Part the fourth - a reboot

A project log for Ping-pong ball (ice cube tray) neopixel display

A super-low-res neopixel display

shiela-dixonShiela Dixon 06/14/2024 at 20:390 Comments

My original construction method wasn't ideal and I don't recommend it. Stitching to a fabric backing was flawed because that moves and sags. The trays didn't remain well-spaced and they didn't stay stuck in place. 

So this week I took it all apart. Well down to the soldered-together neopixel strips. What I effectively did there was to create strips of pixels in a time-consuming and expensive way, but with the pixels at exactly the right pitch for the cells in the trays. 

For the 'mark 2' I drilled little holes in the trays and used twists of thin wire (white outer) to 'stitch' the trays together. This worked a treat. 

Hurray for hot-glue. I used the stuff to fasten the strips of pixels to the backs of the trays. I don't know how easy this would be to remove, but we'll worry about that when the time comes. In the above picture, you can see more easily how the power and ground take the shorter snaking route, while the data line zig zags, which makes programming a bit easier.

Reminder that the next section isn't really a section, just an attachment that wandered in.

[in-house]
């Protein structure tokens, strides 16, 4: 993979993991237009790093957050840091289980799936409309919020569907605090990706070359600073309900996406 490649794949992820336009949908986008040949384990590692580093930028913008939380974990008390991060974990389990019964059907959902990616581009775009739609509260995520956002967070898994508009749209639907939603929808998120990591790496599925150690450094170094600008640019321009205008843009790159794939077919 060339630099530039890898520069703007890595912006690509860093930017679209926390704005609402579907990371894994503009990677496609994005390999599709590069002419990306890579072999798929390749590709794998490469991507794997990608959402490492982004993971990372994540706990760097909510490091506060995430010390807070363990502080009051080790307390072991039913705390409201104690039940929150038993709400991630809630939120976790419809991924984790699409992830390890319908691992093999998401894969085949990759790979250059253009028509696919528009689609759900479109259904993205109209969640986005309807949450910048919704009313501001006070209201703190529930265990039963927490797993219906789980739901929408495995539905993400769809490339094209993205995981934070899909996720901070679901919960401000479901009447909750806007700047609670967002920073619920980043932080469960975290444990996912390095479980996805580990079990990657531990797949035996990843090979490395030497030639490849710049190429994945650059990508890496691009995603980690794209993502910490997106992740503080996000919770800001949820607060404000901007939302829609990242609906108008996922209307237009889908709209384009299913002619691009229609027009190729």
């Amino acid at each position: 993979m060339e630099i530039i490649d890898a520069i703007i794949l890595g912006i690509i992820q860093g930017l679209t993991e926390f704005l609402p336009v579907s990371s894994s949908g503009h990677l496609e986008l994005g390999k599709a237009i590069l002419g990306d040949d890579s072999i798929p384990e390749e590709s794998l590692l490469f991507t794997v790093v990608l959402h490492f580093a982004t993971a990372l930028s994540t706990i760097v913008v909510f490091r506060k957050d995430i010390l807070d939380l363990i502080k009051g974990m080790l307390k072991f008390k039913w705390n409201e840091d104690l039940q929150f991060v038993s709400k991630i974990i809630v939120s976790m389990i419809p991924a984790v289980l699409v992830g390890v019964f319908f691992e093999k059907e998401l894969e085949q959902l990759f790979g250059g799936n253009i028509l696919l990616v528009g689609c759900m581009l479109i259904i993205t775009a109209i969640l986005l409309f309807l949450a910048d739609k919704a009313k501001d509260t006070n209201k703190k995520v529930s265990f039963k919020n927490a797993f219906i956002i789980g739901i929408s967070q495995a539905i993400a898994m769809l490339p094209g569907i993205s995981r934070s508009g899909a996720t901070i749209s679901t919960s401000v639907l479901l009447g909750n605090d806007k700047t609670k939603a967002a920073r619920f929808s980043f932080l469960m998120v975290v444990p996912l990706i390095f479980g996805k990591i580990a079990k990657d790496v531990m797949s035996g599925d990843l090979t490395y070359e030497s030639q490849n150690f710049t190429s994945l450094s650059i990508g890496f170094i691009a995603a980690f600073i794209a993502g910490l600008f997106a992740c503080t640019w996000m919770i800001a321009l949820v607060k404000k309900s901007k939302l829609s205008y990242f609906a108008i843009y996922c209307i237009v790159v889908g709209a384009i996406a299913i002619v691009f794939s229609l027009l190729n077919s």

I've done some work on my little control board. I'd made a little prototype board with sockets for a pico and various useful things connected to it like a button, a reset button, a pot. This week I took this 7-segment 3-digit display and wrote a little 'library' for the pico in my preferred language, plain C, and added that to the control board.

(Yes, this little board is from a Gotek. There are a million of these floating around in the world because everyone gets one with a Gotek and then changes it for an oled display.)

I've started to work on one master program for the pico which will include all the little demos and utilities I might want to run on it. The button allows me to cycle these, and the display shows the number. (a bit useless, because you can see which demo is running most of the time.)

The pot adjusts the brightness of the display. I might try using some kind of daylight sensor to auto-adjust that.

The video below shows me flicking through three of the demos that I have installed already. A spinning earth (which just demonstrates that I can convert pngs into 12x12 animation frames), an audio-sampler with FFT and bar display, and the plasma demo I've shown previously.